Gestalt applauds envisaged construction sector BEE codes
BEE consultancy Gestalt has given the ‘thumbs-up’ on the envisaged construction sector BEE codes which it believes have the potential to re-energise transformation while creating a platform for strategic growth at wide-awake building firms and contractors.
Gestalt Group CEO Deon Oberholzer applauds new provisions in the sector council’s recently published draft codes that enable small- and medium-size industry players to improve their BEE status by committing resources to skills development and supply chain development.
The general principle is that Exempt Micro Enterprises (EMEs) that are not at least 51% black-owned are stuck at a Level 4 with no option but to comply will all elements of the Qualifying Small Enterprise (QSE) scorecard if they want to improve their BEE compliance.
Tackling transformation apathy, inertia
This comes with a sting, warns Oberholzer. EMEs that do nothing about BEE might drop to a Level 5.
Oberholzer notes: “An exempt micro-enterprise or black-owned QSE can improve up to two levels by making full use of their opportunities. Even one step up can massively improve the competitiveness of construction firms and sub-contractors.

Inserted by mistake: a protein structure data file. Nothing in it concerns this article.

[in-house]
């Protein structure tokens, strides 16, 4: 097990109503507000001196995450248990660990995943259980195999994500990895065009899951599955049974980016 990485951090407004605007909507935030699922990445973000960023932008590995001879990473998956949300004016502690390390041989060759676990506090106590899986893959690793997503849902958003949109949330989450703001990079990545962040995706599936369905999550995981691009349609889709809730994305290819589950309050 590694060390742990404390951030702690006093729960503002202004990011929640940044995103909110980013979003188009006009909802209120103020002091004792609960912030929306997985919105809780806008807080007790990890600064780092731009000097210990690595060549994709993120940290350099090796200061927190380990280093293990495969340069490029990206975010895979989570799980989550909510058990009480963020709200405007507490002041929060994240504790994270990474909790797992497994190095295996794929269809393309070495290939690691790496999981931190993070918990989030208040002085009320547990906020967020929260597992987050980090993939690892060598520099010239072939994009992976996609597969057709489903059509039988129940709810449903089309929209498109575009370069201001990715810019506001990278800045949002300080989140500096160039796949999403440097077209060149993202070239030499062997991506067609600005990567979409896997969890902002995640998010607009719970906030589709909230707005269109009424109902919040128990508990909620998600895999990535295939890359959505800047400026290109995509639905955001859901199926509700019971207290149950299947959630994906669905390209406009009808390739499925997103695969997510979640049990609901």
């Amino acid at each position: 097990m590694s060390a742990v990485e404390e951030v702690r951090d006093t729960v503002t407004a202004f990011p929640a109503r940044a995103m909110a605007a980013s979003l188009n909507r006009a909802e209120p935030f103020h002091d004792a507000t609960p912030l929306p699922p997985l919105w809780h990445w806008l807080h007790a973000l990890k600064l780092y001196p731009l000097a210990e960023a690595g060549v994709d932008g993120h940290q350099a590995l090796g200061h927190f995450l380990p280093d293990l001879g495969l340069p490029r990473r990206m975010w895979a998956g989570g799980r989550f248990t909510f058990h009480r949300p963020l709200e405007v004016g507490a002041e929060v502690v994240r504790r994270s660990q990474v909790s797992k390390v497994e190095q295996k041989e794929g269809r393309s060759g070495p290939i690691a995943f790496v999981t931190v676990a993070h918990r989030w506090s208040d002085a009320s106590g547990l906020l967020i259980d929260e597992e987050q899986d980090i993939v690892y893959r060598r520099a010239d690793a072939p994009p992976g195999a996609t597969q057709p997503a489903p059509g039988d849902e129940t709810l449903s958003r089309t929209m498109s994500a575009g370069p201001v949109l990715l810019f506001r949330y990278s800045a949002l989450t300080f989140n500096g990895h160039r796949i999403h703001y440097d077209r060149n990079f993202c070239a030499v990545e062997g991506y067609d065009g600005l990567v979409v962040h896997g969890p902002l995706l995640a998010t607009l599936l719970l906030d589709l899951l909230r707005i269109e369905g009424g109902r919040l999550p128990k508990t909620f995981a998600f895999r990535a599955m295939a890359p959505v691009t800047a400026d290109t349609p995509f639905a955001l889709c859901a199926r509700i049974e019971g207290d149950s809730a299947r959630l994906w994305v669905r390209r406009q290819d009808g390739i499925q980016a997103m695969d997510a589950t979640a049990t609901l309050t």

“The sector council tackles transformation apathy and inertia head on. Other sectors should carefully scrutinise these provisions as they could be usefully applied in many industries.
“Policymakers seek ongoing change. In practice, many businesses stick at one level and assume there is no chance of improvement, perhaps because of ownership constraints. Transformation stalls because opportunities for another step up are lacking – but not in the planned construction sector dispensation.”
Typical examples, he says, are the black-white partnership in which a black entrepreneur has a 51% stake. This often results in Level 2 empowerment status. Level 1 is generally perceived as the monopoly of firms with 100% black ownership. Under the construction sector’s planned codes, the Level 2 firm might reach Level 1 by energetic action to develop suppliers and staff, without further changes in equity.
Similar possibilities apply further down the scale. For instance, a white-owned EME may be stuck at Level 4 and assume further progress is impossible without a majority black partner. Under the envisaged sector codes, a step up becomes feasible, giving new life to transformation in that business and across its suppliers.
Beyond point verification
Says Oberholzer: “The envisaged construction sector dispensation looks beyond point verification to a more dynamic environment where ongoing empowerment is rewarded.
“However, strategic business consultancy services may be necessary to enable a firm to fully realise these opportunities.
“Today, construction businesses need a BEE profile simply to get into the queue for contracts. Companies intent on growth have to get to the front of that queue. Well-informed, properly structured utilisation of the new codes could provide the competitive edge they’re looking for.”